One morning we hiked the Alpine Lakes Trail hiking near the base of Wheeler Peak over hard packed snow still on much of the mountain grades. Stella and Teresa Lakes near located in valley below Wheeler Peak Summit were astonishing. While not large or deep, they were crystal clear and reflected the snow covered Wheeler and Jeff Davis Peaks in an outstanding mirror like fashion of white, granite grays, and greens of the surrounding trees and brush. We knew we were some of the only people for hundreds of miles and could not hear another sound when remaining still and silent. I felt truly in the thick of nature's raw beauty and was reminded of why I love the outdoors and exploring all it has to offer.

Since Great Basin is world renowned for its Bristlecone Pine trees, which are found in few other places on earth and are some of the oldest living things on its surface, we could not pass up the opportunity to hike to the park's Bristlecone Pine Grove also found near the Wheeler Peak Summit and its Alpine Lakes. Hiking to the grove was very difficult and strenuous due to the snow still on the ground which essentially hid the entire trail. The steep grades throughout the entire area also made the hike rather difficult to manage. We would not have been successful without a GPS unit at our side. Nonetheless once we made it to the grove we were rewarded for our efforts as we found ourselves surrounded by magnificent Bristlecone Pines in various states of their lifespans. I got the distinct impression that I was looking back in time hundreds and in some cases thousands of years as I photographed these ancient trees.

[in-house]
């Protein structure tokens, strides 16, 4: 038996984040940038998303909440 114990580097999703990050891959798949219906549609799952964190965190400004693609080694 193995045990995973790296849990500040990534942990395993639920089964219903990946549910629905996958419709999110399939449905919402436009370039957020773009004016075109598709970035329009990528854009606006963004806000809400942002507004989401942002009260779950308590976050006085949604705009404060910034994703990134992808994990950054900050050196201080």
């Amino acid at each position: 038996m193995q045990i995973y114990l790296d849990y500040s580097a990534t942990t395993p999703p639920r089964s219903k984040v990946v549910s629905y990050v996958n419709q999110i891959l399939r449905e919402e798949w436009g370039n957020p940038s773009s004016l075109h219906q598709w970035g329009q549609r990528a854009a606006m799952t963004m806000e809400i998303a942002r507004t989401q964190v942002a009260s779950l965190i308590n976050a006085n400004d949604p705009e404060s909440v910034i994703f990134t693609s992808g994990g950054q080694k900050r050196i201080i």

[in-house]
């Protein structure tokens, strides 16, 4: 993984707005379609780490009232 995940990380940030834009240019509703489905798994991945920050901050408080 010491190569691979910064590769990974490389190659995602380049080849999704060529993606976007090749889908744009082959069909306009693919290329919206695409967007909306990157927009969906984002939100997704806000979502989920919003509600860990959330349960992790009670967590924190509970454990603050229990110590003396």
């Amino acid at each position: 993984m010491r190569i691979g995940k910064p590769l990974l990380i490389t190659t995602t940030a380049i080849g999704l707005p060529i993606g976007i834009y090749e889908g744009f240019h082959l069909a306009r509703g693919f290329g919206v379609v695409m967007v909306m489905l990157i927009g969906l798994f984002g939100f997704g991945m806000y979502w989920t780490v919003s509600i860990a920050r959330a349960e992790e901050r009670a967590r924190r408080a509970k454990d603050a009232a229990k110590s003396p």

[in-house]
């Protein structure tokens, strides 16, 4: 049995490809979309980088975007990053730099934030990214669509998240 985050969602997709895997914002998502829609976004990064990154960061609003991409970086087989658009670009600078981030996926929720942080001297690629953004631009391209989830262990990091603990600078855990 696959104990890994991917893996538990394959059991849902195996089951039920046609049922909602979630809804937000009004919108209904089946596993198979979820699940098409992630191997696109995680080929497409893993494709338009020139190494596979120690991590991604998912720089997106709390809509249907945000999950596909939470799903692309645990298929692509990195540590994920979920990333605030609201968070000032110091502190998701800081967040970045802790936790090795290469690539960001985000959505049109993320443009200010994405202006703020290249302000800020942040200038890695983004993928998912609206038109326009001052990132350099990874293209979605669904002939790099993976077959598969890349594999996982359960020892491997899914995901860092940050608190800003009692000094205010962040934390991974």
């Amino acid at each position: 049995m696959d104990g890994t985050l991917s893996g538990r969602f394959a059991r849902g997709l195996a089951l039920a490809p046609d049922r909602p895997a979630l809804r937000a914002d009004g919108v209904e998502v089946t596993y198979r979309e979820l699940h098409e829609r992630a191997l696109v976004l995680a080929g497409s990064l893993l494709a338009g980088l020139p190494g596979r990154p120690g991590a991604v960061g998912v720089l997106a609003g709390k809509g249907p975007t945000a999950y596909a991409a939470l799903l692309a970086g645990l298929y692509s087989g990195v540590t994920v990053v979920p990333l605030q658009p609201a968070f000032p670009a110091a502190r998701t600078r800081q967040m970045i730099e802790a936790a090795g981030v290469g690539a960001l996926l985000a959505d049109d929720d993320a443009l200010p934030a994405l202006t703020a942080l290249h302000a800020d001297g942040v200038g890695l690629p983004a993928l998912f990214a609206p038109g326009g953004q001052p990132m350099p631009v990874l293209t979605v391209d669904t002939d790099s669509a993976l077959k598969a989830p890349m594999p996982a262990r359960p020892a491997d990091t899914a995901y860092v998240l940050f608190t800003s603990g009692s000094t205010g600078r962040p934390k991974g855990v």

Both nights at the park we spent hours photographing and enjoying being under the desert night sky. After the sun set in the late hours of the night through the early hours of the morning more stars than I have seen in my life burst through the night and lay above me on full display against the deep blue and black backdrop of the night sky. The Milky Way rose over surrounding hills and mountains in yet a further amazing display of oranges, greens, blues, and purples both nights. I marveled at this display above me and was mesmerized. Looking back in time at stars, planets, and galaxies not as they were then, but as they were days, weeks, and years, ago was a magical experience not all of our national parks can offer and we do not get to experience in our light polluted cities we all live in or near. I will always treasure and remember those nights under the starry desert sky and eagerly await being under it again. 

Lastly, I will mention the park's rare attraction, Lehman Caves. Touring the cave over 90 minutes and exploring nearly everything it has to offer deep in the depths of the earth I was yet again inspired and amazed at how beautiful this park was in the middle of the sublime Nevada desert. Seeing endless stalagmites, stalactites, cave shields, and other limestone creations found in few other places in the U.S. or the world was fantastic. It was yet another experience I value from my time at Great Basin and adds to the allure of the park and why I think it should not be overlooked.

Overall Great Basin National Park is one I think anyone who truly enjoys our national parks and the outdoors should venture to if given the opportunity. It may not be as large as some of the other national parks, or as easily accessible, but it offers some unique experiences that are seldom found elsewhere within the national parks system, the United States, and in many cases the world. Great Basin National Park is truly a hidden gem within the seemingly desert nothingness of Nevada. It will not disappoint.

We want to acknowledge and thank the past, present, and future generations of all Native Nations and Indigenous Peoples whose ancestral lands we travel, explore, and play on. Always practice Leave No Trace ethics on your adventures and follow local regulations. Please explore responsibly!